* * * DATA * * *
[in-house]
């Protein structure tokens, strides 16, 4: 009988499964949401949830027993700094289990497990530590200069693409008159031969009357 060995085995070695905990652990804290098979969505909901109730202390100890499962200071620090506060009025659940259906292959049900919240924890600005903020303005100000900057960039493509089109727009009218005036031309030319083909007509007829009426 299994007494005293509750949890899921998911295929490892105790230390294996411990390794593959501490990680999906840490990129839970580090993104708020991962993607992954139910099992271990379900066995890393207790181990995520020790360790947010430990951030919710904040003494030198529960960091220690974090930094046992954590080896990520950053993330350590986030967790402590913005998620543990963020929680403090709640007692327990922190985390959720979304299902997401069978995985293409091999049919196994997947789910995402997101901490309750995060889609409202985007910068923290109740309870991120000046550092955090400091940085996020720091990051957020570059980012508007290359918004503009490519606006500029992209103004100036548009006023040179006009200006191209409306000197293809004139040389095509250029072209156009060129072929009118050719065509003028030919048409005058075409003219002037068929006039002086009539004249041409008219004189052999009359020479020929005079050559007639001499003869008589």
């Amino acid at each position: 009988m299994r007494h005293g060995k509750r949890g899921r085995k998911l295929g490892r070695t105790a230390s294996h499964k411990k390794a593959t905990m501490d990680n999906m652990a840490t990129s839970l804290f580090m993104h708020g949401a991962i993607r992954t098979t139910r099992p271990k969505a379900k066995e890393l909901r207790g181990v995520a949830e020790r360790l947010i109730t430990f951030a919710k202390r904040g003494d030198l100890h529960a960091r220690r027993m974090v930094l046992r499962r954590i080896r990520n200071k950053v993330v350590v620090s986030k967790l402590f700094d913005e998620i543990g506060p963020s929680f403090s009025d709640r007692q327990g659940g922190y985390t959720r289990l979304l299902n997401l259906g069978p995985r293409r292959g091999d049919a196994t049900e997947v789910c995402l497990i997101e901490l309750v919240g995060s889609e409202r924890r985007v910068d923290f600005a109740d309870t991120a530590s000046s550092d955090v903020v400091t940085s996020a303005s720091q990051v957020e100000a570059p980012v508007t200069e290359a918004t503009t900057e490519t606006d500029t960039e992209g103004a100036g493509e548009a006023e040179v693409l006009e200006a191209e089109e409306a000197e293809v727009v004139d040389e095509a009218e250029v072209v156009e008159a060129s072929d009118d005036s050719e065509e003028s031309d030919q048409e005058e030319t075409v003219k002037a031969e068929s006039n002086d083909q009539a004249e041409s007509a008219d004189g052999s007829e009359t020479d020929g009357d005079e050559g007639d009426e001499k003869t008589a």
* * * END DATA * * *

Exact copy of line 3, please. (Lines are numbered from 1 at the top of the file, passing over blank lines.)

């Amino acid at each position: 009988m299994r007494h005293g060995k509750r949890g899921r085995k998911l295929g490892r070695t105790a230390s294996h499964k411990k390794a593959t905990m501490d990680n999906m652990a840490t990129s839970l804290f580090m993104h708020g949401a991962i993607r992954t098979t139910r099992p271990k969505a379900k066995e890393l909901r207790g181990v995520a949830e020790r360790l947010i109730t430990f951030a919710k202390r904040g003494d030198l100890h529960a960091r220690r027993m974090v930094l046992r499962r954590i080896r990520n200071k950053v993330v350590v620090s986030k967790l402590f700094d913005e998620i543990g506060p963020s929680f403090s009025d709640r007692q327990g659940g922190y985390t959720r289990l979304l299902n997401l259906g069978p995985r293409r292959g091999d049919a196994t049900e997947v789910c995402l497990i997101e901490l309750v919240g995060s889609e409202r924890r985007v910068d923290f600005a109740d309870t991120a530590s000046s550092d955090v903020v400091t940085s996020a303005s720091q990051v957020e100000a570059p980012v508007t200069e290359a918004t503009t900057e490519t606006d500029t960039e992209g103004a100036g493509e548009a006023e040179v693409l006009e200006a191209e089109e409306a000197e293809v727009v004139d040389e095509a009218e250029v072209v156009e008159a060129s072929d009118d005036s050719e065509e003028s031309d030919q048409e005058e030319t075409v003219k002037a031969e068929s006039n002086d083909q009539a004249e041409s007509a008219d004189g052999s007829e009359t020479d020929g009357d005079e050559g007639d009426e001499k003869t008589a």